Aglianico Grape Varietal Definition

By Dirk Smits

Aglianico is a grape varietal grown in Southern Italy, mostly in Campania and Basilicata. Most experts consider Aglianico to be one of Italy’s “noble” varieties, alongside Sangiovese and Nebbiolo.

Most people will tell you that Aglianico is a bastardization of “Hellenico,” and is a reference to the grape’s Greek origins. This myth has recently been demolished on two fronts. Linguists do not see any link between the words Aglianico and Hellenico. Geneticists do not see any link between the grape Aglianico and the grapes of Greece. The best evidence suggests that Aglianico is indigenous to southern Italy, and we don’t know how it got its name.

Aglianico has thick skins and naturally high acidity, which gives the wines tremendous structure. The combination is perfect for long growing seasons, often at high altitude, allowing the acidity to soften while the structural components of the grape develop full ripeness. The thick skins also help protect the grape from botrytis, which tends to develop late in the season.

Aglianico can taste a lot like Nebbiolo. Both are grapes that can produce fairly high alcohols but retain balance and freshness. They both have alluring aromas that evoke roses, other red flowers, and even porcini mushrooms. Aglianico often has the same kind of red fruits that you find in Nebbiolo (such as red cherry), but it is also more likely to have blacker fruits. Aglianico does not tend to have the herbaceous notes that you often find in Nebbiolo, but instead veers towards spice, coffee, cinnamon, and the like. As Nebbiolo, they produce wines of high acidity and fine tannins, though the tannins in Aglianico tend to be a touch grainier. It is easy to mistake an Aglianico for a Nebbiolo in a blind tasting, though after the reveal you will usually notice the difference.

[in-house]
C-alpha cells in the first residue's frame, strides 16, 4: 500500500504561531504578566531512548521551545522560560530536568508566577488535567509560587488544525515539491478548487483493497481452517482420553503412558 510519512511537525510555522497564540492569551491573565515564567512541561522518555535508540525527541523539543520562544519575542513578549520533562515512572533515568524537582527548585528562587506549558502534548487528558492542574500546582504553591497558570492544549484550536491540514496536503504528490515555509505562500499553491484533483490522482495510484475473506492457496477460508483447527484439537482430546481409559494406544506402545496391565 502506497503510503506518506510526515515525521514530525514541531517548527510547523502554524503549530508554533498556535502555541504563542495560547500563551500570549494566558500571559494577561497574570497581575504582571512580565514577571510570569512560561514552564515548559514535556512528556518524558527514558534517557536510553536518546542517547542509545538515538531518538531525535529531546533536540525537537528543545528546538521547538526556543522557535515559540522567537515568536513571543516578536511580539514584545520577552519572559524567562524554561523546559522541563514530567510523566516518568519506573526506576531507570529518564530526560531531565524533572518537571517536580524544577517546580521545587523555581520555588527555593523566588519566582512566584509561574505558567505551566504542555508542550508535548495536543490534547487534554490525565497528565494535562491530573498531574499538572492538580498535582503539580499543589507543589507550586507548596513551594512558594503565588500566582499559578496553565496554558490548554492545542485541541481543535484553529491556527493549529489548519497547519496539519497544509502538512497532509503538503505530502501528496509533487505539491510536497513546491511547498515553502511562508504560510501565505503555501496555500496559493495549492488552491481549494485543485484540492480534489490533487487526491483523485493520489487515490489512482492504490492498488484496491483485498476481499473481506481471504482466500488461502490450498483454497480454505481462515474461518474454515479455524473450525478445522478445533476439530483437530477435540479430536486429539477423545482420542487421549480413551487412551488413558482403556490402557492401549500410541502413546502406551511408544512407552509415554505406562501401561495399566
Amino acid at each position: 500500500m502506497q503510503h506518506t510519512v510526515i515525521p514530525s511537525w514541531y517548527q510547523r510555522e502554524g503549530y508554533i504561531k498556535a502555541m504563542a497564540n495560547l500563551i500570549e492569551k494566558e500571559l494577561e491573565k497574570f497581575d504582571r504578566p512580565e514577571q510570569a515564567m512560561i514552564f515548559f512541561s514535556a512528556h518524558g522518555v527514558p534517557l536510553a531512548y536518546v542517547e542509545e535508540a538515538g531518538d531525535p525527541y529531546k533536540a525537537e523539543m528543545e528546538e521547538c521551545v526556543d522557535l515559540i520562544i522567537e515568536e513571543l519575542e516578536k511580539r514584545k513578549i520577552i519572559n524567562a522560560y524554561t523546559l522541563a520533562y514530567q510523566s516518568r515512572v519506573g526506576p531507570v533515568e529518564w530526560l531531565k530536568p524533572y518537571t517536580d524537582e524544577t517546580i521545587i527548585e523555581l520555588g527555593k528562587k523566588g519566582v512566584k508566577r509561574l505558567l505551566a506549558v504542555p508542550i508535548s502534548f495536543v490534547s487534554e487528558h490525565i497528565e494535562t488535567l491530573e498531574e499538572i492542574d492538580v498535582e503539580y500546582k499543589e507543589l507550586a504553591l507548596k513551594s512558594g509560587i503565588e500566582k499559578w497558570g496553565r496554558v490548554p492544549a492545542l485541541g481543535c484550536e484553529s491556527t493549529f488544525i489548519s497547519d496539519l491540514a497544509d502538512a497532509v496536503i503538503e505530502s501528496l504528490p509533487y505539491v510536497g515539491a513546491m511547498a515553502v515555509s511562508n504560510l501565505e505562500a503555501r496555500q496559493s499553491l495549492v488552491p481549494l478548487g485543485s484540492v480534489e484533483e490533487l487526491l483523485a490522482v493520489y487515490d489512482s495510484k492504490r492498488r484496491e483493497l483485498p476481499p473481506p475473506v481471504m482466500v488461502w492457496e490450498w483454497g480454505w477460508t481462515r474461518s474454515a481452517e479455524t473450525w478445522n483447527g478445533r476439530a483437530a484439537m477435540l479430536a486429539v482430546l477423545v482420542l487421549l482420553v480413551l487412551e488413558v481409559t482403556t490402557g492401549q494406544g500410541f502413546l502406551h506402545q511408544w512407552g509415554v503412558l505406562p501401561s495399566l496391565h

Aglianico typically is grown on volcanic soils or steep mountain sites in Southern Italy. The world’s best examples come from these three DOCs: Taurasi and Taburno, in Campania, and Vulture, in Basilicata. You will often find it in other regions of Southern Italy, but with less frequency and often in a blend with other grapes. In Puglia, for example, Aglianico is blended with Primitivo, an “easy” grape that softens the severity of Aglianico.

There are experiments with growing Aglianico in other parts of the world as well. This has occurred mostly in Australia, but there are also promising experiments in New Mexico and Texas. Because of its unique physical properties and excellent resistance, Aglianico may be just the right grape for certain extreme conditions where grape cultivation doesn’t otherwise seem possible. It might be a generation or more before consumers can really start to enjoy the benefits of these early experiments.

> Read the review of Luigi Maffini, Kleos, Cilento Aglianico 2017, Italy.